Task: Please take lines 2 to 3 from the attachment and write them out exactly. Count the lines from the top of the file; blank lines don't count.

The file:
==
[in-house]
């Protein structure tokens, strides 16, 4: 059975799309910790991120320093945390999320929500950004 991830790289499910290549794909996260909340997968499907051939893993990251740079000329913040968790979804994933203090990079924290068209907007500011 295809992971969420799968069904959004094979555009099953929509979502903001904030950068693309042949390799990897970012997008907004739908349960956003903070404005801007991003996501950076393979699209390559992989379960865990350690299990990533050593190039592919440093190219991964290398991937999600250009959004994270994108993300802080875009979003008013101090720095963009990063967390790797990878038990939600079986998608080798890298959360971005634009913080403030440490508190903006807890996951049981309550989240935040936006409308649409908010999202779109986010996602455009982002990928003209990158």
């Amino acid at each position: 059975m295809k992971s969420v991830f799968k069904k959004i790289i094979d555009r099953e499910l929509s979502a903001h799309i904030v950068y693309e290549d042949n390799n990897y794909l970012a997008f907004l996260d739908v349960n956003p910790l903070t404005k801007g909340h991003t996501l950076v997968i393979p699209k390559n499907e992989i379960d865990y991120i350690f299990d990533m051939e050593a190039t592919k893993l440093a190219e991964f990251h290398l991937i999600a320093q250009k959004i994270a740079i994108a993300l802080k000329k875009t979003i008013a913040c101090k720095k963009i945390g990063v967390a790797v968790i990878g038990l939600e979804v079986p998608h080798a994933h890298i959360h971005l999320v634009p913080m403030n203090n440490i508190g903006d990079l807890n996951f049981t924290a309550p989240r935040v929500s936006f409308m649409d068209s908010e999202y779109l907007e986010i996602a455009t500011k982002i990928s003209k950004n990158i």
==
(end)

């Protein structure tokens, strides 16, 4: 059975799309910790991120320093945390999320929500950004 991830790289499910290549794909996260909340997968499907051939893993990251740079000329913040968790979804994933203090990079924290068209907007500011 295809992971969420799968069904959004094979555009099953929509979502903001904030950068693309042949390799990897970012997008907004739908349960956003903070404005801007991003996501950076393979699209390559992989379960865990350690299990990533050593190039592919440093190219991964290398991937999600250009959004994270994108993300802080875009979003008013101090720095963009990063967390790797990878038990939600079986998608080798890298959360971005634009913080403030440490508190903006807890996951049981309550989240935040936006409308649409908010999202779109986010996602455009982002990928003209990158």
């Amino acid at each position: 059975m295809k992971s969420v991830f799968k069904k959004i790289i094979d555009r099953e499910l929509s979502a903001h799309i904030v950068y693309e290549d042949n390799n990897y794909l970012a997008f907004l996260d739908v349960n956003p910790l903070t404005k801007g909340h991003t996501l950076v997968i393979p699209k390559n499907e992989i379960d865990y991120i350690f299990d990533m051939e050593a190039t592919k893993l440093a190219e991964f990251h290398l991937i999600a320093q250009k959004i994270a740079i994108a993300l802080k000329k875009t979003i008013a913040c101090k720095k963009i945390g990063v967390a790797v968790i990878g038990l939600e979804v079986p998608h080798a994933h890298i959360h971005l999320v634009p913080m403030n203090n440490i508190g903006d990079l807890n996951f049981t924290a309550p989240r935040v929500s936006f409308m649409d068209s908010e999202y779109l907007e986010i996602a455009t500011k982002i990928s003209k950004n990158i």